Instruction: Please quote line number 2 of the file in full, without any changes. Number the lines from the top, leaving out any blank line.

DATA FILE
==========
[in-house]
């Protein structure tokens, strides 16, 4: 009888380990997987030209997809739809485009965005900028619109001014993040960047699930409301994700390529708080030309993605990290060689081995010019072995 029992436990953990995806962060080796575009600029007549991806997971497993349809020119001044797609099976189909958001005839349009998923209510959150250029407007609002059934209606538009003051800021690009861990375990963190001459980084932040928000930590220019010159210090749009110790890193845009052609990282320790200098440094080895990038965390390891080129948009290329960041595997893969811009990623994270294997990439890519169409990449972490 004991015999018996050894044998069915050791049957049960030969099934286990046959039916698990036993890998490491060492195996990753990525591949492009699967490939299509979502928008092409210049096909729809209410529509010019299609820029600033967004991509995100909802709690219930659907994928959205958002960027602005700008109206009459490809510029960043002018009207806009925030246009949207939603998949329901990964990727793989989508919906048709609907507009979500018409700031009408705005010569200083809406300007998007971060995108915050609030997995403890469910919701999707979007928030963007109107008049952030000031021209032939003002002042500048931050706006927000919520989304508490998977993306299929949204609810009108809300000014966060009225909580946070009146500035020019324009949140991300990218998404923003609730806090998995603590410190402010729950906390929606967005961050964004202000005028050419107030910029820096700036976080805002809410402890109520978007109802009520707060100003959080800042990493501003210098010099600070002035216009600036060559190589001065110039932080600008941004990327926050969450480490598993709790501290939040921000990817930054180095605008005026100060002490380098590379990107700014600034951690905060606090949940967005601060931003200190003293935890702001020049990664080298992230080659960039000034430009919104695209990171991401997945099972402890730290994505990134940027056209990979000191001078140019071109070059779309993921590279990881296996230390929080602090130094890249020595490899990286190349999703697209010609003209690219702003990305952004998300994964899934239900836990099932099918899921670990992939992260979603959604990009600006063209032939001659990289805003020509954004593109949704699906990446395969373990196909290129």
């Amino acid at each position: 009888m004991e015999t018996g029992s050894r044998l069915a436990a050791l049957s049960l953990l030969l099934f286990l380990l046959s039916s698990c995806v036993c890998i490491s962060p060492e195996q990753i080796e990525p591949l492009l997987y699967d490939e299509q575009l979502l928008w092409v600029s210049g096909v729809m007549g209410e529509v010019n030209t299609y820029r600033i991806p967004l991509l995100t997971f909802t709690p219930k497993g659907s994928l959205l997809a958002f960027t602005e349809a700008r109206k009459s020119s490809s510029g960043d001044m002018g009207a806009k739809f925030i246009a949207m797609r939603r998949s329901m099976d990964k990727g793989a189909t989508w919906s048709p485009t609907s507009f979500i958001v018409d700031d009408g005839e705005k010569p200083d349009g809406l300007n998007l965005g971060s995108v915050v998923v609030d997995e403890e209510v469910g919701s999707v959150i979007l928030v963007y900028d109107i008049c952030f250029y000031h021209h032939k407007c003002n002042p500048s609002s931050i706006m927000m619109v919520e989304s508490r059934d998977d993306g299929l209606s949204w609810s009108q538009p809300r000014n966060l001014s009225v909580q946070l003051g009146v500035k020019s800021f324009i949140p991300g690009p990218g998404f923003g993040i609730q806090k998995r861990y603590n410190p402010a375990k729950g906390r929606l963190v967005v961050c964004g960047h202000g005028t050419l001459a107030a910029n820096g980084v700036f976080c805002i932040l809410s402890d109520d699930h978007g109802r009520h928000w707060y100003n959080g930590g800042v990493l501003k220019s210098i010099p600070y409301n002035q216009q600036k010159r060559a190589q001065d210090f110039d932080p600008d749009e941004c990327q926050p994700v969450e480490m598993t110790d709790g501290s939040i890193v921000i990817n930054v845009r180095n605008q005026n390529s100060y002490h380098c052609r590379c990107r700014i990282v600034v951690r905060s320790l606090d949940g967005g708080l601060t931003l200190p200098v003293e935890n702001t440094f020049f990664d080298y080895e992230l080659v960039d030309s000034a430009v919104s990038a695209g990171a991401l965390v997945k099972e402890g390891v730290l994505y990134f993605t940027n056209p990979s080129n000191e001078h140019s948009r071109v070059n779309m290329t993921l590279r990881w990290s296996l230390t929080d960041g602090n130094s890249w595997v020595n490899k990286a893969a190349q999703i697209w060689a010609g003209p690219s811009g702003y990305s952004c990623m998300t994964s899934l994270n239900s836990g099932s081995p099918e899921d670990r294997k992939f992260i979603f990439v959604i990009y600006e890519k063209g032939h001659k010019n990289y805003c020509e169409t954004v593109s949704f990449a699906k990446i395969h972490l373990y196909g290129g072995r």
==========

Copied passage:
């Protein structure tokens, strides 16, 4: 009888380990997987030209997809739809485009965005900028619109001014993040960047699930409301994700390529708080030309993605990290060689081995010019072995 029992436990953990995806962060080796575009600029007549991806997971497993349809020119001044797609099976189909958001005839349009998923209510959150250029407007609002059934209606538009003051800021690009861990375990963190001459980084932040928000930590220019010159210090749009110790890193845009052609990282320790200098440094080895990038965390390891080129948009290329960041595997893969811009990623994270294997990439890519169409990449972490 004991015999018996050894044998069915050791049957049960030969099934286990046959039916698990036993890998490491060492195996990753990525591949492009699967490939299509979502928008092409210049096909729809209410529509010019299609820029600033967004991509995100909802709690219930659907994928959205958002960027602005700008109206009459490809510029960043002018009207806009925030246009949207939603998949329901990964990727793989989508919906048709609907507009979500018409700031009408705005010569200083809406300007998007971060995108915050609030997995403890469910919701999707979007928030963007109107008049952030000031021209032939003002002042500048931050706006927000919520989304508490998977993306299929949204609810009108809300000014966060009225909580946070009146500035020019324009949140991300990218998404923003609730806090998995603590410190402010729950906390929606967005961050964004202000005028050419107030910029820096700036976080805002809410402890109520978007109802009520707060100003959080800042990493501003210098010099600070002035216009600036060559190589001065110039932080600008941004990327926050969450480490598993709790501290939040921000990817930054180095605008005026100060002490380098590379990107700014600034951690905060606090949940967005601060931003200190003293935890702001020049990664080298992230080659960039000034430009919104695209990171991401997945099972402890730290994505990134940027056209990979000191001078140019071109070059779309993921590279990881296996230390929080602090130094890249020595490899990286190349999703697209010609003209690219702003990305952004998300994964899934239900836990099932099918899921670990992939992260979603959604990009600006063209032939001659990289805003020509954004593109949704699906990446395969373990196909290129």